The Obama Administration is expected to propose a new rule that would nearly double the salary above which employees become eligible for time-and-a-half overtime pay. The current limit, $23,660, would increase to $52,000 under the proposed revision to Labor Department rules.
Business interests are marshalling opposition to the measure and GOP presidential hopefuls have generally been dismissive while Democrats Martin O'Malley and Bernie Sanders have endorsed it.
Sanders, in fact, has been exhorting Obama to implement the rule since at least January and frequently mentions it in his campaign speeches.
"We must ... end the scandal in which millions of American employees, often earning less than $30,000 a year, work 50 or 60 hours a week – and earn no overtime," Sanders said in his May 26 campaign kick-off speech in Burlington, Vt.
“Too many Americans are working longer and harder without anything to show for their efforts in their paychecks. These long hours are straining middle class workers and their families,” Sanders and 25 other Democratic senators wrote in a letter to President Obama in January.
The proposed rule is seen as the closest the Obama White House can come to raising the minimum wage, also strongly opposed by business interests and Republican candidates.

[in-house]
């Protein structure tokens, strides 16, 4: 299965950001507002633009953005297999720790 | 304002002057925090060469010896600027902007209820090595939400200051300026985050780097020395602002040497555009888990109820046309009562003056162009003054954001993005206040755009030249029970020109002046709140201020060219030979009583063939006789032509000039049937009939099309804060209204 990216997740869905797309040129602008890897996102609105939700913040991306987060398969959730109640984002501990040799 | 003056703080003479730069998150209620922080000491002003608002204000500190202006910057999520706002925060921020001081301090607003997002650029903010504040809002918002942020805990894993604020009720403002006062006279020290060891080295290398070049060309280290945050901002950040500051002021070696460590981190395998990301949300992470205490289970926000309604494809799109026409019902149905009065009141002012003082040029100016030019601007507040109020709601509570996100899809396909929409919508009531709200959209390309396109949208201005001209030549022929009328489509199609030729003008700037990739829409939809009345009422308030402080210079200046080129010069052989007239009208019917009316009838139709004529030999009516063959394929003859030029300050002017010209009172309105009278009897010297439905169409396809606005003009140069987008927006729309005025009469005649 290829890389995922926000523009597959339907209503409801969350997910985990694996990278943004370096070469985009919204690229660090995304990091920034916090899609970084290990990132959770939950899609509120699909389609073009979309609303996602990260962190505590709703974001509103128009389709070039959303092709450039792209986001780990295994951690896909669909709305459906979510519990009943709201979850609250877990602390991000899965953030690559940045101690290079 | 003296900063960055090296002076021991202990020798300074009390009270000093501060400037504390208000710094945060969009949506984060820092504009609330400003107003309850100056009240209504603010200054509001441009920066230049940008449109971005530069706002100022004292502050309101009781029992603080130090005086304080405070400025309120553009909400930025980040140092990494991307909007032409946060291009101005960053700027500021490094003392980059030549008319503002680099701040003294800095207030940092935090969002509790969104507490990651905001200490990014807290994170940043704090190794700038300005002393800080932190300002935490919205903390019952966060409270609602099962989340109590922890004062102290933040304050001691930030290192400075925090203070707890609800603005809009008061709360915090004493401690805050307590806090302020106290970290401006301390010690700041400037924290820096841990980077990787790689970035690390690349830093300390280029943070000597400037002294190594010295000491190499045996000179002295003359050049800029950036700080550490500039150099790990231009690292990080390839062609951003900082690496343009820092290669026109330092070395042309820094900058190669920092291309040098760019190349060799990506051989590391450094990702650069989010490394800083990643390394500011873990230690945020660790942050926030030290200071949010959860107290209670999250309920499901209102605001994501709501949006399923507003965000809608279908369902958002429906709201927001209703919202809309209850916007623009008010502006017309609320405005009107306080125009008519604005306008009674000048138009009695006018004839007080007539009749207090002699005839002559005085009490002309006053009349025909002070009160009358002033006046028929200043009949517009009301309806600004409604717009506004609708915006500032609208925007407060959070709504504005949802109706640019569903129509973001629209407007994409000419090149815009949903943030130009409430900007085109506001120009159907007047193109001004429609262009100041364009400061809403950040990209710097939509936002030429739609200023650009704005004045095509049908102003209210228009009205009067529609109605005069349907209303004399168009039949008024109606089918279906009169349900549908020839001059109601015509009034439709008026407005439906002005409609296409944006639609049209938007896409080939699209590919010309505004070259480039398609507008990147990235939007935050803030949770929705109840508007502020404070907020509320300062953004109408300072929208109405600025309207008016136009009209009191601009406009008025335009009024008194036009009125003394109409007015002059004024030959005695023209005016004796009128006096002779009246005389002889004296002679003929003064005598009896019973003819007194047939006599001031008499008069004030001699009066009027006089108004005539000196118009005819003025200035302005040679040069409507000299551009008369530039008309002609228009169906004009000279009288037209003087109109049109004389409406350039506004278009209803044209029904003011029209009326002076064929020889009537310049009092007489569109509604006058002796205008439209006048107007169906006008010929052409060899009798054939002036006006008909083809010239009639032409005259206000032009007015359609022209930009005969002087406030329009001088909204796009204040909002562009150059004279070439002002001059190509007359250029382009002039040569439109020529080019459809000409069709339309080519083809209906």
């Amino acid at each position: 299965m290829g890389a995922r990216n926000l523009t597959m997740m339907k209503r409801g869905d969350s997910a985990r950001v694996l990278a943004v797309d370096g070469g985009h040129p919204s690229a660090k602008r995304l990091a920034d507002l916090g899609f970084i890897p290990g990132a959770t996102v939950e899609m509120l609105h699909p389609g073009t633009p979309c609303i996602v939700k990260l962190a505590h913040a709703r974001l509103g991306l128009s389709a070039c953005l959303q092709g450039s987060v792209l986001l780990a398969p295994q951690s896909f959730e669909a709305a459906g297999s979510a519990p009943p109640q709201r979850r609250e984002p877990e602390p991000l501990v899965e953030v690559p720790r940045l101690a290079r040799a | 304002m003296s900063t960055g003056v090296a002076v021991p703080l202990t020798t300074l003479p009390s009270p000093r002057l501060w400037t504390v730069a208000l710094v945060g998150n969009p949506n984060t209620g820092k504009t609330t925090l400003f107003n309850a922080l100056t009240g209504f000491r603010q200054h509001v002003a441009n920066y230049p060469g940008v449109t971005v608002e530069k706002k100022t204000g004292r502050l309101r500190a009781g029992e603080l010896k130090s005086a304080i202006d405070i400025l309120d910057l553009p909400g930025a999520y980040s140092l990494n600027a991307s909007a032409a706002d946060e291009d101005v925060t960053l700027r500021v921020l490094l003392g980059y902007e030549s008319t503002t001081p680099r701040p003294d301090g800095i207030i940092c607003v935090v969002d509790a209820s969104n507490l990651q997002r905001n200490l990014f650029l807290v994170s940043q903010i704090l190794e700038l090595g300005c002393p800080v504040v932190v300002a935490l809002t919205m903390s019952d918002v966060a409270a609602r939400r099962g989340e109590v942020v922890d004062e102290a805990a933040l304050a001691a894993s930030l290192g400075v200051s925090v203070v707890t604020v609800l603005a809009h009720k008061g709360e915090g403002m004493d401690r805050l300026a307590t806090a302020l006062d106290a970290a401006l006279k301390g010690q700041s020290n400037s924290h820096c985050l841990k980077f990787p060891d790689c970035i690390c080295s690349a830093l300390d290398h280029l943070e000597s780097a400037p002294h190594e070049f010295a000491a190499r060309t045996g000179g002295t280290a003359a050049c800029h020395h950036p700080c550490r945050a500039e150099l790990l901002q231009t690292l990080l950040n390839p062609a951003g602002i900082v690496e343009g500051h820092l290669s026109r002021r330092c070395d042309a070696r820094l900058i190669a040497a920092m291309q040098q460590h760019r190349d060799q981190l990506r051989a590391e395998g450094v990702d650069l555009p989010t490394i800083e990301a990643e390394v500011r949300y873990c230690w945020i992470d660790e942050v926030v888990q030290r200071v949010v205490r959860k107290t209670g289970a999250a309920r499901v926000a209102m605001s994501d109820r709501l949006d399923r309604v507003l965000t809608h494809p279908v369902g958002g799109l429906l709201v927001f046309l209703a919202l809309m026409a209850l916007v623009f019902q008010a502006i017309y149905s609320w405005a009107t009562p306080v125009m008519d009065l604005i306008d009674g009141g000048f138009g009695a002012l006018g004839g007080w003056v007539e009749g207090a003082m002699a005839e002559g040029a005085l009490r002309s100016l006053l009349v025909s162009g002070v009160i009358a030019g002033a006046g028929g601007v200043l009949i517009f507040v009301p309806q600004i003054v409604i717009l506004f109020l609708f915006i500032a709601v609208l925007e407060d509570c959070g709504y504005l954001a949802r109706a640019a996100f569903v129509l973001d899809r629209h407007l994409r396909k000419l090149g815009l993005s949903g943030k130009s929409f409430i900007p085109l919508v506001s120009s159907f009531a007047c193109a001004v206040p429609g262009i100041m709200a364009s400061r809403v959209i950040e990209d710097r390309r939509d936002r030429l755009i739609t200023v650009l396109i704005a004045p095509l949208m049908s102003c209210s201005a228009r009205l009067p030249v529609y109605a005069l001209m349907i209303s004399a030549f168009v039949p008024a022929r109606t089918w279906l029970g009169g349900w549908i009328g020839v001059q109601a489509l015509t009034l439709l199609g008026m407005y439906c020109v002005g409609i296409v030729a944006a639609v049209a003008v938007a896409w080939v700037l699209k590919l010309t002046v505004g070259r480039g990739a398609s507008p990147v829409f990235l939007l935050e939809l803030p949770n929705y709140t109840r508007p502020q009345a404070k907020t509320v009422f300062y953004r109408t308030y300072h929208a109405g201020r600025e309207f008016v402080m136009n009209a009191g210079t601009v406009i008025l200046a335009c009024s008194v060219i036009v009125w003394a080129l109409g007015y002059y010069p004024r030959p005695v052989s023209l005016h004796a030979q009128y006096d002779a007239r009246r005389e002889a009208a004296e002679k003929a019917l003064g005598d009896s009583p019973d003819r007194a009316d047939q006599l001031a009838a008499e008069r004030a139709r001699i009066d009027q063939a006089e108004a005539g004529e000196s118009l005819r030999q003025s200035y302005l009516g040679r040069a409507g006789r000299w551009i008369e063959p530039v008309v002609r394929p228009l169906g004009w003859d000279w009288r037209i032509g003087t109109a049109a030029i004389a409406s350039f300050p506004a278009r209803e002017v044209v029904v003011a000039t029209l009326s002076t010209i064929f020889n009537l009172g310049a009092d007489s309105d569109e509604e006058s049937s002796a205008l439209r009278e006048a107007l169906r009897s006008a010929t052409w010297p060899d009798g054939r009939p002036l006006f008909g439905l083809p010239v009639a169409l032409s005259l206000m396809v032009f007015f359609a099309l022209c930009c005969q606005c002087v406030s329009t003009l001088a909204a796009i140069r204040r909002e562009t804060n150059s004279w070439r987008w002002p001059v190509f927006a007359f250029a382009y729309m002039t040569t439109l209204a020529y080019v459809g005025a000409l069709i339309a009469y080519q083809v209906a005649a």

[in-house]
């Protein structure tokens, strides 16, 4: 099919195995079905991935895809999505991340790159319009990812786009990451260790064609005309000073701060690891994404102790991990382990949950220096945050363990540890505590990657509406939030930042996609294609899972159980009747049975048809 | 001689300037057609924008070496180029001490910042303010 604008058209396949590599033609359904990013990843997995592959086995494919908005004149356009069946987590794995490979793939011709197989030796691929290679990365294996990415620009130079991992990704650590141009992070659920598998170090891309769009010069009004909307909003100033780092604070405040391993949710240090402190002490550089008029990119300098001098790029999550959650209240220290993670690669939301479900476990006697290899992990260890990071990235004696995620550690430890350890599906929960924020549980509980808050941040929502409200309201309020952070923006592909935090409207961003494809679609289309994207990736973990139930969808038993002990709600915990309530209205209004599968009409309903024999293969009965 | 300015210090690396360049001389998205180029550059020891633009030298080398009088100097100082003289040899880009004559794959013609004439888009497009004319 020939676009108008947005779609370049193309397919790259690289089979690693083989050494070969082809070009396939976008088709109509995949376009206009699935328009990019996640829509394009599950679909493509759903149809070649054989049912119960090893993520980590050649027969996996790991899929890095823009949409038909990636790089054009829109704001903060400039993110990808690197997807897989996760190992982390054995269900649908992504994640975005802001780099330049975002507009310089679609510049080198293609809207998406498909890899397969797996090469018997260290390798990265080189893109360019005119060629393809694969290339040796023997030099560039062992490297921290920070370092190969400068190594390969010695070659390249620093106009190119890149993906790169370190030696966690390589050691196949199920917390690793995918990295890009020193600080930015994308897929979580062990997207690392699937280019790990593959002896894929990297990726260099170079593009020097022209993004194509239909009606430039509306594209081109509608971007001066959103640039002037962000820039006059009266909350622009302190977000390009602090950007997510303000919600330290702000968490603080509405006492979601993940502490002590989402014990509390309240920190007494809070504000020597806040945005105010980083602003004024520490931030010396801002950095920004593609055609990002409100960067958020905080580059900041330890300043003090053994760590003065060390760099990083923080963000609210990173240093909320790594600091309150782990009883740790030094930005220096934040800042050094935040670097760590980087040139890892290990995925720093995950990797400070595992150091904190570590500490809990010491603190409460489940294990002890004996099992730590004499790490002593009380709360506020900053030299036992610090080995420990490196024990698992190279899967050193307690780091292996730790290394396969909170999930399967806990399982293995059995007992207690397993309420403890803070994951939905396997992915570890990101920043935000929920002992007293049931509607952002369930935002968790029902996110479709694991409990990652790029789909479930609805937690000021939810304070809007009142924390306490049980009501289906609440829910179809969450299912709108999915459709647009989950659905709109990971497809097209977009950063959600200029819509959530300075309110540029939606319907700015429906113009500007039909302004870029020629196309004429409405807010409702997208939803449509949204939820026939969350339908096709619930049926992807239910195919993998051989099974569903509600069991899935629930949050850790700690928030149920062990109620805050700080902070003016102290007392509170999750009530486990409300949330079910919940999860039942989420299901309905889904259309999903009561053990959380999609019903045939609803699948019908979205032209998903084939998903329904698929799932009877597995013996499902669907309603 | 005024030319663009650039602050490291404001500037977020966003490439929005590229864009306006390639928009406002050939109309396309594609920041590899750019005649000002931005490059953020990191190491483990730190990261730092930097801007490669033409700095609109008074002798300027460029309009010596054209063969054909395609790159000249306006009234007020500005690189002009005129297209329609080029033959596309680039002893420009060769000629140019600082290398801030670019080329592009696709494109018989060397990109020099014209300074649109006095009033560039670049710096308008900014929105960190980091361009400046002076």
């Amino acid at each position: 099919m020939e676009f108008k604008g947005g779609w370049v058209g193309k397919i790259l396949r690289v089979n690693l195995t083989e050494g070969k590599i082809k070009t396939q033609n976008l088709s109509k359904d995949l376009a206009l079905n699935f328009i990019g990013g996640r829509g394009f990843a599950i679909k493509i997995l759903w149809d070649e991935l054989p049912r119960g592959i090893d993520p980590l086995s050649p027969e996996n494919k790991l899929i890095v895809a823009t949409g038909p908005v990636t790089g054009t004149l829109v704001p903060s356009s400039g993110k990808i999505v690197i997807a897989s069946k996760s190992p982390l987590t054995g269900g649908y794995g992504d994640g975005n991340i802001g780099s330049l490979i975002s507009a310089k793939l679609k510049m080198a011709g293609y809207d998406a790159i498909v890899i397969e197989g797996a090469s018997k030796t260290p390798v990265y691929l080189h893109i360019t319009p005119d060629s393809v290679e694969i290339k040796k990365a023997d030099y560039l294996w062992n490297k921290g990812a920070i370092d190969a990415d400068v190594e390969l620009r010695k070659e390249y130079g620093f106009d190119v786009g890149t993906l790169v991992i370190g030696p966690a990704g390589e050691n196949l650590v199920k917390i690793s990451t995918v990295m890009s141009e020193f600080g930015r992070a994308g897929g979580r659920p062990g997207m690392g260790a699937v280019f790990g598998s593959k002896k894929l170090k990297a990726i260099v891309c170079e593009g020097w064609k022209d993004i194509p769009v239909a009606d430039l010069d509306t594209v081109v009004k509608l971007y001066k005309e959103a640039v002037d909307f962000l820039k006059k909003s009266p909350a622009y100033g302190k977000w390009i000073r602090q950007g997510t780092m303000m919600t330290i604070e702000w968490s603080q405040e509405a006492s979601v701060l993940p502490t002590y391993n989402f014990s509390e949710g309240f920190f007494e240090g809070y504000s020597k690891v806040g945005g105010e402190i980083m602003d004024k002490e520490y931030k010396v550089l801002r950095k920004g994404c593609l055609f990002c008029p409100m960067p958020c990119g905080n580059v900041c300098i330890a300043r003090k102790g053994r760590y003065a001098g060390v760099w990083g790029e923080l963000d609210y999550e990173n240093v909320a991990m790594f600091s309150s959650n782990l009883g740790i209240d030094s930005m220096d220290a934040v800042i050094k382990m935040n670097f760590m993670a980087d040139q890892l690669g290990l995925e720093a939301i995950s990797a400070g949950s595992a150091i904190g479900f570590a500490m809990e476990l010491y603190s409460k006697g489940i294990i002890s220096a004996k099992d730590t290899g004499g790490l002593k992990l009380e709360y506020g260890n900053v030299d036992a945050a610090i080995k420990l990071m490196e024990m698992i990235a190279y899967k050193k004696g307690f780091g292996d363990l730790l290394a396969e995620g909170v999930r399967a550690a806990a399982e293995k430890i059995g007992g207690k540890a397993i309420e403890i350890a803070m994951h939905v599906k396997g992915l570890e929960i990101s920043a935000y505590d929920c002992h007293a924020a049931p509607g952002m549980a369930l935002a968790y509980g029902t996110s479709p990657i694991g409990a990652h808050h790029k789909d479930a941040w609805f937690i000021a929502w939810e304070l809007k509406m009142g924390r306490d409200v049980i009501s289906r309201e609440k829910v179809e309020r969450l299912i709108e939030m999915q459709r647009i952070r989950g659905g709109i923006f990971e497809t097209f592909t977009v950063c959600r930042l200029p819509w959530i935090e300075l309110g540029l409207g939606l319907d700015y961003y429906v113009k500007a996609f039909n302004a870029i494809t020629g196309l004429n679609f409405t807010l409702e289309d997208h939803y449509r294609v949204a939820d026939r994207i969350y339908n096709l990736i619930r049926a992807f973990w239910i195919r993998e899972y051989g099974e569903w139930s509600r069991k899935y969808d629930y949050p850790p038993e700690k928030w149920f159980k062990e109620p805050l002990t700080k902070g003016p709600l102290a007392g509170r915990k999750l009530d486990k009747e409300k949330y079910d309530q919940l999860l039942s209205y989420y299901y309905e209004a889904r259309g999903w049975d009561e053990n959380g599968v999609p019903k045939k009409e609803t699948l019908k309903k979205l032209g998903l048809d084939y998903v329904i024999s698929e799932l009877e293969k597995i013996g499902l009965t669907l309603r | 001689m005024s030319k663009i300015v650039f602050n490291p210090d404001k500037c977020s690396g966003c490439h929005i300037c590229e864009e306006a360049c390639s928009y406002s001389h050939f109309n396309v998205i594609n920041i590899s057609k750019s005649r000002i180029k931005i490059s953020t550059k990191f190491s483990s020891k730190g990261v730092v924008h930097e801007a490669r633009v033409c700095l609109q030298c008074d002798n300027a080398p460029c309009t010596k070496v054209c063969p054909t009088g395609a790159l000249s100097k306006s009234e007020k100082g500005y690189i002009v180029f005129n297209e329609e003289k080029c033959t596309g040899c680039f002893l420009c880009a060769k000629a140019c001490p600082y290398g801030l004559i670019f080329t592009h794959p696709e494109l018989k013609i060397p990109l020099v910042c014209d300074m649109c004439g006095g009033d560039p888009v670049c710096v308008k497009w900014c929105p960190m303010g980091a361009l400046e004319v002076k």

Currently, employers must pay overtime to anyone who makes $23,660 or less if that person works more than 40 hours per week, regardless of whether they are considered to be an "exempt" administrative -- salaried rather than hourly -- worker.
That figure, which has not been increased since the 1970s, is below the poverty line for a family of four. The $52,000 salary level would be closer to the median wage and would vastly expand the number of workers who qualify for overtime pay.
The White House argues that its measure would increase earnings for millions of workers. Republicans say employers would react by downsizing their workforce. The arguments are basically the same as those rolled out whenever the minimum wage is being discussed.
The liberal Economic Policy Institute estimates that about 6.1 million more workers would become eligible for overtime pay at the $52,000 threshold.
The U.S. Chamber of Commerce says it's not practical to impose the higher threshold nationwide and says the Administration should apply different thresholds in different geographic regions.
The revision has been in the works for months and is likely to be formally inroduced this week, Politico reports today.